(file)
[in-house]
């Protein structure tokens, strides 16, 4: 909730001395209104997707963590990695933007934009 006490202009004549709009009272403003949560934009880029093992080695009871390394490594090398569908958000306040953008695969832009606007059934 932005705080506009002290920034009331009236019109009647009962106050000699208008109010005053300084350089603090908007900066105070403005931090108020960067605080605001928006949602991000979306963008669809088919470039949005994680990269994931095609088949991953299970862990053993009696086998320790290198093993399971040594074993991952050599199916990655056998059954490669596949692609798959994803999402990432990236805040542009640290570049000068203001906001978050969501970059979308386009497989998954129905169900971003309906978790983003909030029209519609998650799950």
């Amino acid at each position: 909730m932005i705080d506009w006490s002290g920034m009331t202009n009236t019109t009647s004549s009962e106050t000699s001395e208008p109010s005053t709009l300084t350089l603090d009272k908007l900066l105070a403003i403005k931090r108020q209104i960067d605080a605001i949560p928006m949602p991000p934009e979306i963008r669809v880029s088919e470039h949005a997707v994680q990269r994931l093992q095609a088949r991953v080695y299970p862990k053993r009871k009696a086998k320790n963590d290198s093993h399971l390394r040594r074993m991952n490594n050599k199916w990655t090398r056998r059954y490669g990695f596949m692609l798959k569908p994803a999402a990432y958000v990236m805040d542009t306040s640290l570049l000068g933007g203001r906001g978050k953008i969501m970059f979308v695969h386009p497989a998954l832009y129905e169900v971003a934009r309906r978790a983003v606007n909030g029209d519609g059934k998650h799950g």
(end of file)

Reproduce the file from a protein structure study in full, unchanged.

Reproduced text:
[in-house]
């Protein structure tokens, strides 16, 4: 909730001395209104997707963590990695933007934009 006490202009004549709009009272403003949560934009880029093992080695009871390394490594090398569908958000306040953008695969832009606007059934 932005705080506009002290920034009331009236019109009647009962106050000699208008109010005053300084350089603090908007900066105070403005931090108020960067605080605001928006949602991000979306963008669809088919470039949005994680990269994931095609088949991953299970862990053993009696086998320790290198093993399971040594074993991952050599199916990655056998059954490669596949692609798959994803999402990432990236805040542009640290570049000068203001906001978050969501970059979308386009497989998954129905169900971003309906978790983003909030029209519609998650799950």
């Amino acid at each position: 909730m932005i705080d506009w006490s002290g920034m009331t202009n009236t019109t009647s004549s009962e106050t000699s001395e208008p109010s005053t709009l300084t350089l603090d009272k908007l900066l105070a403003i403005k931090r108020q209104i960067d605080a605001i949560p928006m949602p991000p934009e979306i963008r669809v880029s088919e470039h949005a997707v994680q990269r994931l093992q095609a088949r991953v080695y299970p862990k053993r009871k009696a086998k320790n963590d290198s093993h399971l390394r040594r074993m991952n490594n050599k199916w990655t090398r056998r059954y490669g990695f596949m692609l798959k569908p994803a999402a990432y958000v990236m805040d542009t306040s640290l570049l000068g933007g203001r906001g978050k953008i969501m970059f979308v695969h386009p497989a998954l832009y129905e169900v971003a934009r309906r978790a983003v606007n909030g029209d519609g059934k998650h799950g």